Last week, we ran a QT offering a few suggestions for what you might do with your old tubes after a puncture. We asked readers to add their own creative uses for this most versatile piece of worn-out equipment to the Comments below the Newsletter version of the article. Several did, and a few more emailed us with their own novel uses. I promised I’d run a follow-up. Here it is. Enjoy! —J.M.
Zvi Wolf wrote:
I used a section of tube to make a chain slap protector for the right chainstay of my MTB. You can use small pieces to protect your bike and prevent movement when mounting things to the frame or seat post. Another thing I’ve used old tubes for is to hold non-locking file cabinets closed when moving them. The uses are pretty much endless.
Greg Titus wrote:
I used to patch tubes, but, like Richard M., don’t anymore. Just not worth the bother. But back in the days when I did patch, I’d put the patched tube on the wheel and carry a new one for my spare. That way the patched tube proved its reliability (some I’d use for over a year), and I’d always have a new reliable spare on the bike. Using a patched tube for your spare when you haven’t ridden on it is taking an obvious risk…you’re testing it at a time when it’s critical that it has to work and you don’t really know if it will or not. A new spare tube is much more reliable.
I still patch tubes using glueless patches, which for me can hold up for the life of the tube which is around 5 to 8 years. I’m not going to spend $9 on a tube every time I get a flat, what a waste of resources. I’ve had as many as 15 glueless patches on a tube.
Anyway, uses for old tubes, those ofyou that have CF bikes can wrap an old tube tightly around the chainstay to prevent chain slap from damaging the CF stay. If you have problems with loose bottles or stainless steel bottles that rattle too much, simply wrap the portion of the bottle that contacts the cage with an old tube, no more possible ejections and no more noise. You can cut an old tube and use it as a tire liner to reduce flats. Those with fenders can make a rubber end flap and glue it on the end of the fender. If you’re into knitting or crocheting (not sure which is the correct term since I don’t do either) you could save up a bunch of tubes and make yourself a doormat, or have someone who knows how to make one! The doormat comes out looking pretty good, too. I had a friend into crocheting, I think it is, and she made one and it looks better than the ones you find at home improvement places, and the durability is quite high.
Harald Portig wrote:
I have passed a chain that I use to lock up my bike through an old tube. In this way the links of the chain will not ding the paint.
Coach David Ertl wrote:
If you plant trees and stake them up, tubes are great for wrapping around the stem to stabilize it and doesn’t harm the tree trunk. I recently planted a tree and fortunately got a flat soon after to use for my tree. From now on I’m going to keep a stash of tubes on hand so I don’t need to wait for the next flat to plant a tree.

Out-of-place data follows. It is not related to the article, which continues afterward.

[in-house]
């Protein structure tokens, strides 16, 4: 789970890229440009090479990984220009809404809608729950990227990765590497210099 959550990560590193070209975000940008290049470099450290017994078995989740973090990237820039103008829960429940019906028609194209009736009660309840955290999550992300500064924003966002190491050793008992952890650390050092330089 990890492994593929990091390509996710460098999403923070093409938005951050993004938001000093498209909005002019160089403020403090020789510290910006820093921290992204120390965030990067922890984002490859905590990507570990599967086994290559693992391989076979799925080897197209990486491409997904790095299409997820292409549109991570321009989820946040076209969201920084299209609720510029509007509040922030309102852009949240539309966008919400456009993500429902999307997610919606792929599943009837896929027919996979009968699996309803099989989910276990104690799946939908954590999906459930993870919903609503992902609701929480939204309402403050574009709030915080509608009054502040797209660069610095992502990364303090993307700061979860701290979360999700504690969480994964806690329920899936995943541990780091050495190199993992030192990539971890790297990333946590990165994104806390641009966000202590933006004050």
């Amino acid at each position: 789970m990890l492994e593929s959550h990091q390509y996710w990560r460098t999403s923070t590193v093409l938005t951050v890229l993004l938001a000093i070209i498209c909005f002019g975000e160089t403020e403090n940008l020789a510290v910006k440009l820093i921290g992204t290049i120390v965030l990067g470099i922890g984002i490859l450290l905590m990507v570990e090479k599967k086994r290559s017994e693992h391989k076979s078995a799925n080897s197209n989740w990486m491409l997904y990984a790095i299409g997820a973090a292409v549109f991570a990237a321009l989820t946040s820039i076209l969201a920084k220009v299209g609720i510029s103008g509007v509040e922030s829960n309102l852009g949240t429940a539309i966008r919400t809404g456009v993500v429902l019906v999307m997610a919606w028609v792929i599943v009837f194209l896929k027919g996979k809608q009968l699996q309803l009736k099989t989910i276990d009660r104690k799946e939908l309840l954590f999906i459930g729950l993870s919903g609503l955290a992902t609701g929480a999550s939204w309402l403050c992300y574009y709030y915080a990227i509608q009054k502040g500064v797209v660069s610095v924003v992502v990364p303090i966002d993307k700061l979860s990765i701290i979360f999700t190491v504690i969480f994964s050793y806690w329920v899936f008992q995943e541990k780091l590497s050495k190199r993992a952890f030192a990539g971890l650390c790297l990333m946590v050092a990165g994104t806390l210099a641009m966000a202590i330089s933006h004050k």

Mark “Killa” Barrilleaux wrote:
Here’s a photo of a slightly different, less practical use for old inner tubes – displaying my Lone Star State pride.
I have used an old MTB tube to make “Tires” for my desk chair to keep it from wearing out or scratching our laminated flooring. The chair has 5 spokes and on each spoke there are two plastic wheels that dirt and sand can embed into and cause scratches, I cut ten sections about 1/2 inch wide. They look sort of like rubber bands. Then I used a little Elmer’s rubber cement on each wheel to keep the sections from coming off. The chair rolling quieter is another benefit.
The company Alchemy Goods makes products out of recycled inner tubes. I have a belt from them that I like. You can donate your old tubes to Alchemy in several ways, including dropping them at any REI bike shop. Here’s a link to the company site: www.alchemygoods.com/pages/recycling
Bill Kaufner wrote:
Cut a tube into a 5-inch piece. Place garlic pieces inside. Press down and roll back and forth on your kitchen counter or cutting board. Garlic skin gets peeled off. This use replicates kitchen store garlic peel tubes.
Dan Cogan wrote:
A 4- to 6-inch length of old tube is excellent for unscrewing a stuck filter from a camera lens. I keep a tube scrap in each of my camera bags.
John Tonetti wrote:
I cut up old inner tubes and put them over CO2 cartridges. It keeps them from rattling, and also keeps your fingers from freezing when you’re using them.
As always, if you’re so moved, keep the conversation going in the Comments section below the Newsletter version of this article.
If you have an idea for a QT, fire away. We’re always looking for good info we can share with fellow roadies. We would love to hear from you with any suggestions you have. Contact us by clicking Quick Tips Ideas.
—John Marsh & The RBR Team